October 31, 2013
A Review: Ed Sanders:
An Informal History Of The Counterculture
In The Lower East Side
R. E. Prindle
Sanders, Ed: Fug You, An Informal History Of The Peace Eye Bookstore, the Fuck You Press, The Fugs, And Counterculture In The Lower East Side, 2011, The Da Capo Press, 424 pages.
Ed Sanders? How few out of a hundred have even heard of him? Yet, Ed had an effect on the society of the Sixties not inferior to Andy Warhol. Perhaps a few more have heard of his recording group The Fugs. Originally the Village Fugs, and aptly named.
While never much of a success out of the East Side Bohemia of NYC Ed nevertheless merits attention. Ed was born in 1939 making him a graduate of the high school class of ‘57. I was class of ‘56 making Ed one year younger than me. But, what a difference a year makes. Let us do a little demographic study.
The swing years between Greil Marcus’ ‘old weird America’ and the new even ‘weirder America’ were the years of 1955, 1956 and 1957 with ‘56, my year, being the transition year between old and new. The key events of the turn was the effect of television and the destruction of network radio that resulted in teen oriented all music Top Forty radio. The class of ‘55 was the last year of ‘old weird’ America while ‘56 was maybe 70-30 the old and new with the old part the largest. Fifty-seven began the ‘new’ weirder America. Thus while Ed and I are only a year apart we still come from two different social outlooks as do all who followed after.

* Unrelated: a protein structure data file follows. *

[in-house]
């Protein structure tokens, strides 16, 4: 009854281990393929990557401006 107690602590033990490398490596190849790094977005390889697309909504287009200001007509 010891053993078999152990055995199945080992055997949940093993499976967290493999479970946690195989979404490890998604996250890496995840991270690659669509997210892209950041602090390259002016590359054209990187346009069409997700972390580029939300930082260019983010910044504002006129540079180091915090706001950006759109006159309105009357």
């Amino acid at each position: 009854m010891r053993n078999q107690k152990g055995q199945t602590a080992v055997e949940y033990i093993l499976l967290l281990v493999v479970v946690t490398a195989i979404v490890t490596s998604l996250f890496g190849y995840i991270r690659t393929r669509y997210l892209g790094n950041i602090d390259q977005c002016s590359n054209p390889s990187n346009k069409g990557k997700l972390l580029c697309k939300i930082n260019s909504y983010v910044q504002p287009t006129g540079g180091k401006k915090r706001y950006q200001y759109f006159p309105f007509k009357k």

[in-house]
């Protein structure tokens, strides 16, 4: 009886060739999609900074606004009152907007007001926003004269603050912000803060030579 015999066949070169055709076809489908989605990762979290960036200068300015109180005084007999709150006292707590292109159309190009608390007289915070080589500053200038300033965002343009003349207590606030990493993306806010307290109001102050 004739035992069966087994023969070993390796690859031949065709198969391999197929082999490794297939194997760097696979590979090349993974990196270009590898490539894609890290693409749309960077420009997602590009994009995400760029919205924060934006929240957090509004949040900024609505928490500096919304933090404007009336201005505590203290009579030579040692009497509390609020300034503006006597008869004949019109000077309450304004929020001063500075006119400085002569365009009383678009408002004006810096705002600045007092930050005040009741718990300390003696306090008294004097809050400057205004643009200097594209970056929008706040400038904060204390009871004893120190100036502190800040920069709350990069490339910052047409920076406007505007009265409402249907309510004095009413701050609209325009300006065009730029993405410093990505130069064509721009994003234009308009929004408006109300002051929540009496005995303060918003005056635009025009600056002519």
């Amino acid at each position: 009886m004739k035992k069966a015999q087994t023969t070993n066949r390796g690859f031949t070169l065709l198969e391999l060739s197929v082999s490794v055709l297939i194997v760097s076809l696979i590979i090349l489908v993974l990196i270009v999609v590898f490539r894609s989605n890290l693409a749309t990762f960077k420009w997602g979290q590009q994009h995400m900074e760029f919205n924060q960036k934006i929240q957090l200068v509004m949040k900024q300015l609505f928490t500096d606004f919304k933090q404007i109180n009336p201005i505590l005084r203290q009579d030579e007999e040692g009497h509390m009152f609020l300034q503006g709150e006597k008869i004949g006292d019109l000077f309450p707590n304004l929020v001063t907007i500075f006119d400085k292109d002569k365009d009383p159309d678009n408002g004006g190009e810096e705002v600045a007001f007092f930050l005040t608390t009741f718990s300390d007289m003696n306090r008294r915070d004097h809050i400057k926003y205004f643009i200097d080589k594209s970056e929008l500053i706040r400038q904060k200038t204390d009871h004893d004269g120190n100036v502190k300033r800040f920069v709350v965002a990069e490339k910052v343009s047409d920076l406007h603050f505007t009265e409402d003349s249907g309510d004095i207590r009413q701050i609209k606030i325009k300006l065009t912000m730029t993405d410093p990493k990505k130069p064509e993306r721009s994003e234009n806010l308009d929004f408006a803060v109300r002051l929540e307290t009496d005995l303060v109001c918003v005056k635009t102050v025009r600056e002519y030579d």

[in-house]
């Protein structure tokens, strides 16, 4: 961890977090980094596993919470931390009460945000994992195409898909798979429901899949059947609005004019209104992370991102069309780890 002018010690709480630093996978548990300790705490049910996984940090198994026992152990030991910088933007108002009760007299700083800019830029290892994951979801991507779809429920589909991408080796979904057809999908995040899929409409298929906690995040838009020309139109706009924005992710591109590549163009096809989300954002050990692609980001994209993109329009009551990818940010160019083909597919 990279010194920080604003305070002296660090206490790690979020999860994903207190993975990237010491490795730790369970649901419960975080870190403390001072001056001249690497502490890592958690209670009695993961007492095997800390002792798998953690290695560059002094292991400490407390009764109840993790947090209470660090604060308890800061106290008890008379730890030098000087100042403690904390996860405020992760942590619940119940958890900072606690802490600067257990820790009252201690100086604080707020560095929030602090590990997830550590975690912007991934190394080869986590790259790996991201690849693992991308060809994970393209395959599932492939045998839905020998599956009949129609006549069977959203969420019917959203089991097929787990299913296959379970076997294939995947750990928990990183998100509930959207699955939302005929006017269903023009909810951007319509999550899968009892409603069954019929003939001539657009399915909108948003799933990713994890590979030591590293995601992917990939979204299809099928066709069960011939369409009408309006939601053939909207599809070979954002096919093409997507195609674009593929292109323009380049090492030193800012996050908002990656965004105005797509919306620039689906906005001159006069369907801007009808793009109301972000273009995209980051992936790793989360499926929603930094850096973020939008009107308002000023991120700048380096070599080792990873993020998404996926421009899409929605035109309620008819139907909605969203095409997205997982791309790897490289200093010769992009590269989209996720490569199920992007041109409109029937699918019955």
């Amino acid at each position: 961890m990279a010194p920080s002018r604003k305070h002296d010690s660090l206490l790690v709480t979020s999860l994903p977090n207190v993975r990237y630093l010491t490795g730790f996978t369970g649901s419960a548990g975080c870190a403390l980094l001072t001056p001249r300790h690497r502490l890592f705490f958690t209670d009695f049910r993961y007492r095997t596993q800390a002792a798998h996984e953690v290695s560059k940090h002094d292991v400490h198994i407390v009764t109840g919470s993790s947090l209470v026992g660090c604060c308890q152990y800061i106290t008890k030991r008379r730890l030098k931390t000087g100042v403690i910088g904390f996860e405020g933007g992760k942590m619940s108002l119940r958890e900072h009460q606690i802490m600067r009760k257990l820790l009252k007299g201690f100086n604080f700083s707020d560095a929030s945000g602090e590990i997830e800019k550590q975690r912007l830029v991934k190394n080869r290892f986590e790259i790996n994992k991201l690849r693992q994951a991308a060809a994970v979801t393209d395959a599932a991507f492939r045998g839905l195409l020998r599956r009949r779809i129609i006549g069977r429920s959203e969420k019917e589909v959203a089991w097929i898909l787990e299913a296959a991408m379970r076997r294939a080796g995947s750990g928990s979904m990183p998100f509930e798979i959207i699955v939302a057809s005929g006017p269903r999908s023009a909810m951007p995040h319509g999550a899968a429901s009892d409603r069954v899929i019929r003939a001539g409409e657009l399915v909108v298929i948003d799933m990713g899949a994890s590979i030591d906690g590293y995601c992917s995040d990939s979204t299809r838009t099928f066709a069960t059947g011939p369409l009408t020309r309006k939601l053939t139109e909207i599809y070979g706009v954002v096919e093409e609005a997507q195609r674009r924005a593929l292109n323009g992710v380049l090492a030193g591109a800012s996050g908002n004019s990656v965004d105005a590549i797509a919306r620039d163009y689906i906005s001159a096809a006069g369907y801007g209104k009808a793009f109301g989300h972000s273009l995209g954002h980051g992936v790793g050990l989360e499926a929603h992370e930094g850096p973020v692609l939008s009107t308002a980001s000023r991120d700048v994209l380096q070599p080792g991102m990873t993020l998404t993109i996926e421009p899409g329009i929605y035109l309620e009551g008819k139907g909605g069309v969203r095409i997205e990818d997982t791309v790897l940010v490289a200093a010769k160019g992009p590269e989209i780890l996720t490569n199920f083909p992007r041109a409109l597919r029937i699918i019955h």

Demographics are important. By 1955 older teachers were fifty-five or sixty years old so they were born in say, 1890-95 to 1910. Not quite frontier but in the transition from horse and buggy to automobiles and airplanes. They were born into an America of the introduction of new technological wonders that actually went well beyond their imaginations. I mean, the fantasy of men flying came true. They saw Victoriana die and the modern world born. I mean, they saw biplanes turn into jet planes. They lived through two world wars witnessing the incredible changes succeeding those two wars. They were teens or in their twenties during the New Era of the Twenties. They were in their thirties in the Depression and Dust Bowl of the thirties. After enduring WWII they were hit by the Korean War and the struggles between the Communists and Honest people that ended in the defeat of their champion Joseph McCarthy. The three years in question were lived at the beginning of the on-going Negro revolution following the Brown vs. The Board Of Education decision that led to the unimaginable fact of Army troops invading Little Rock to cancel the rights of the majority in favor of a minority. Full lives to say the least.